5. Immediately pour into a thin layer and dry using the high fan of a convection oven, a room fan set on high, or a hair dryer set on high (I like the hair dryer cause the heat helps get rid of surface moisture. Getting rid of the surface moisture is absolutely critical. The fries should feel leathery on the surface.
6. Fry at 338 F (170 C) till the fries just start to color and the surface is hard when tapped with your finger when it comes out of the oil. If your fries weren’t cooked enough in the blanching step you will need to use a lower fry temp. We can use a high temp cause the fry is already done. We are just developing the crust and further dehydrating the fries.
7. Let cool. The fries will go limp as moisture migrates to the surface. At this point we have layed the foundation for an excellent fry. You can optionally freeze the fries at this point. If you do fry directly from frozen like the big guys do. This allows you to fry longer and develop a preposterously crunchy crust that lasts a looong time. Freezing also tends to develop “hollow fry” syndrome. I like a frozen fry, Nils doesn’t. Experiment.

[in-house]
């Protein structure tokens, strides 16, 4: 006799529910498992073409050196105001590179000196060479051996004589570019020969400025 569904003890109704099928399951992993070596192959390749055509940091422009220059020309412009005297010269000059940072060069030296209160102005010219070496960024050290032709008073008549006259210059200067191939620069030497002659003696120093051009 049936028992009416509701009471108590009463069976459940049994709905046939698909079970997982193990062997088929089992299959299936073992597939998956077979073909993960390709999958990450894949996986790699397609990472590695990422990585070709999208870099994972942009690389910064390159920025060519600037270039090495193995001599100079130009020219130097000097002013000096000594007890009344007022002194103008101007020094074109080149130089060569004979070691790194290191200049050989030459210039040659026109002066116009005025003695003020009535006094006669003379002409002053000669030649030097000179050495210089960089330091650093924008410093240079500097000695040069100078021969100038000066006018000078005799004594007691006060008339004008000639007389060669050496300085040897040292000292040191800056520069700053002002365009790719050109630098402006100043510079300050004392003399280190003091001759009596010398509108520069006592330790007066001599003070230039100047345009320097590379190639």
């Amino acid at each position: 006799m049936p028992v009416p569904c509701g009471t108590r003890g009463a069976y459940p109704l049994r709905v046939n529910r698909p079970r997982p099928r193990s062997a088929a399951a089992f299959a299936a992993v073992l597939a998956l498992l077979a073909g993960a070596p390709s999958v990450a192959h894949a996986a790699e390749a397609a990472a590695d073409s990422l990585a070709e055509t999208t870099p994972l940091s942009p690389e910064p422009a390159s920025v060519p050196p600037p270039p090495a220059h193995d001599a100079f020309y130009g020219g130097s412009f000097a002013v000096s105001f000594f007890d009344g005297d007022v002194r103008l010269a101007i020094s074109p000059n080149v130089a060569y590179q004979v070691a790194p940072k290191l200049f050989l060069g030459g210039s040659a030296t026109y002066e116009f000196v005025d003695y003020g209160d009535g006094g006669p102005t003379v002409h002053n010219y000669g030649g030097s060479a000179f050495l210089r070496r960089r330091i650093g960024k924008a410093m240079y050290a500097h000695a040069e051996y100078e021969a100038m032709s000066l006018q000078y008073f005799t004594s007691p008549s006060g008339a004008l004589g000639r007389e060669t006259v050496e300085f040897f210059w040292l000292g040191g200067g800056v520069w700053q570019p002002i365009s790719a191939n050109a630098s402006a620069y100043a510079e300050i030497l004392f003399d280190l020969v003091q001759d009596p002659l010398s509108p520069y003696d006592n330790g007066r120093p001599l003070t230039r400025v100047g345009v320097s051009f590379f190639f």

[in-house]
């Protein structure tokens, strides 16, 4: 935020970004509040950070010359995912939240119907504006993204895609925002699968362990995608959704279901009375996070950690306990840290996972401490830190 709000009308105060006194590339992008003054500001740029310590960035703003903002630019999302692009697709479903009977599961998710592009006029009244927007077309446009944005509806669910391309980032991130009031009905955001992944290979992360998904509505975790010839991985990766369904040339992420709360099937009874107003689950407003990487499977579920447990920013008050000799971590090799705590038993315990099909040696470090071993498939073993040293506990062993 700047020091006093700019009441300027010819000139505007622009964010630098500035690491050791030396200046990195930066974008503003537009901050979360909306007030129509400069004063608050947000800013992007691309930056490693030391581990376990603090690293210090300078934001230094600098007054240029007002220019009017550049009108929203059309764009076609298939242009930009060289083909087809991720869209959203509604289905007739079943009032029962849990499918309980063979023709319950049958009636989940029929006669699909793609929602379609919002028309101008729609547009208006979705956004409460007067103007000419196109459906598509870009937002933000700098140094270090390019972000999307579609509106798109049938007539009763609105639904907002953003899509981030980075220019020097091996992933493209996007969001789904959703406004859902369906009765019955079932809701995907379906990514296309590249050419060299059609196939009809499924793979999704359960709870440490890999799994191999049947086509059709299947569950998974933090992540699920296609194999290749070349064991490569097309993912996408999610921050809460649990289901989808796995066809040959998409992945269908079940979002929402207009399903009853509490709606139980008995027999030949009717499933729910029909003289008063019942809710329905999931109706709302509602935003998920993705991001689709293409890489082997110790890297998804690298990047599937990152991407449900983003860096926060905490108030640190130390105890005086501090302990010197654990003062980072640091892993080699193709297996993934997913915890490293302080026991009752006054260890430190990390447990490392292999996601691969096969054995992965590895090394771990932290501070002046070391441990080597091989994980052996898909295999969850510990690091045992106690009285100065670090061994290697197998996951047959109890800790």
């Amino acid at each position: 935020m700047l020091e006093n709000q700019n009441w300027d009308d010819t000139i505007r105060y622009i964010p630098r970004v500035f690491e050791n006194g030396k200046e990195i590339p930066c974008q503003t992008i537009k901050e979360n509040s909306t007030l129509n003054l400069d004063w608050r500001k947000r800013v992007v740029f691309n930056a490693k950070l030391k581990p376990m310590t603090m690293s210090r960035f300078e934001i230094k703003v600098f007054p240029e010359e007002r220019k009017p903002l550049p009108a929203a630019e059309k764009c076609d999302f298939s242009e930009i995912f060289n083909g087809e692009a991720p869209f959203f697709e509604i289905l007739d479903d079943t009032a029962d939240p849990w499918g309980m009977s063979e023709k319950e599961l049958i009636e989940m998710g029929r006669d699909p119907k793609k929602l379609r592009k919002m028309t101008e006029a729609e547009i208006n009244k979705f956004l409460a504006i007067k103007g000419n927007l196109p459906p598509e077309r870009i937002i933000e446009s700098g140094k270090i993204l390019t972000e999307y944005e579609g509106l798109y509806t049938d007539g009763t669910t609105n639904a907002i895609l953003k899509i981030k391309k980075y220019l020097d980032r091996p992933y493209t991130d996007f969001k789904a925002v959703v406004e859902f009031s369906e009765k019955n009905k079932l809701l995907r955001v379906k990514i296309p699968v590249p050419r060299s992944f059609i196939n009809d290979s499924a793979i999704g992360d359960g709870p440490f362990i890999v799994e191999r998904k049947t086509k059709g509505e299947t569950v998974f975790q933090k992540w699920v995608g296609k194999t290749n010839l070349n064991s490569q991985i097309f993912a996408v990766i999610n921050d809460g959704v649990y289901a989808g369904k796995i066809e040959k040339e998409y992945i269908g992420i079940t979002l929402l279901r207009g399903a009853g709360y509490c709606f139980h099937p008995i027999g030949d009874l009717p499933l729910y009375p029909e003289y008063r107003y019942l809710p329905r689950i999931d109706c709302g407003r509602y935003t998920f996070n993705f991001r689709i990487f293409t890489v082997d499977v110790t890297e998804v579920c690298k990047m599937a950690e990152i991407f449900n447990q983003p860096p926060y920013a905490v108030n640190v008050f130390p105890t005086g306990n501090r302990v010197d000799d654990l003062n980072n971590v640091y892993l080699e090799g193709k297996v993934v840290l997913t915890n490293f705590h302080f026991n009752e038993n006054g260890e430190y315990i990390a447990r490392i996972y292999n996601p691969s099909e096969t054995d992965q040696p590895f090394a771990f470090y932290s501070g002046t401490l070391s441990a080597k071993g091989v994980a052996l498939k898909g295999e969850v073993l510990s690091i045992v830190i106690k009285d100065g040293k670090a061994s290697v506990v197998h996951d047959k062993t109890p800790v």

8. Fry a second time at 365-380F (185-193C) till deep golden brown and crunchy.
9. Shake them like a demon to get the oil off as soon as they are done.
10. Salt and eat.

By: Dave A Sat, 12 Dec 2009 15:34:40 +0000 Howdy Kelly,
I will look into the preservatives. The trees we were using were trucked in from Quebec. I’ll also try to see if the stuff they use would stay in the distillation flask or be transferred to the distillate. I agree the Gluhwein is good stuff. My wife likes it cause she spent four years in Germany and has very fond memories of Weihnachtsmarkt und lebkuchen.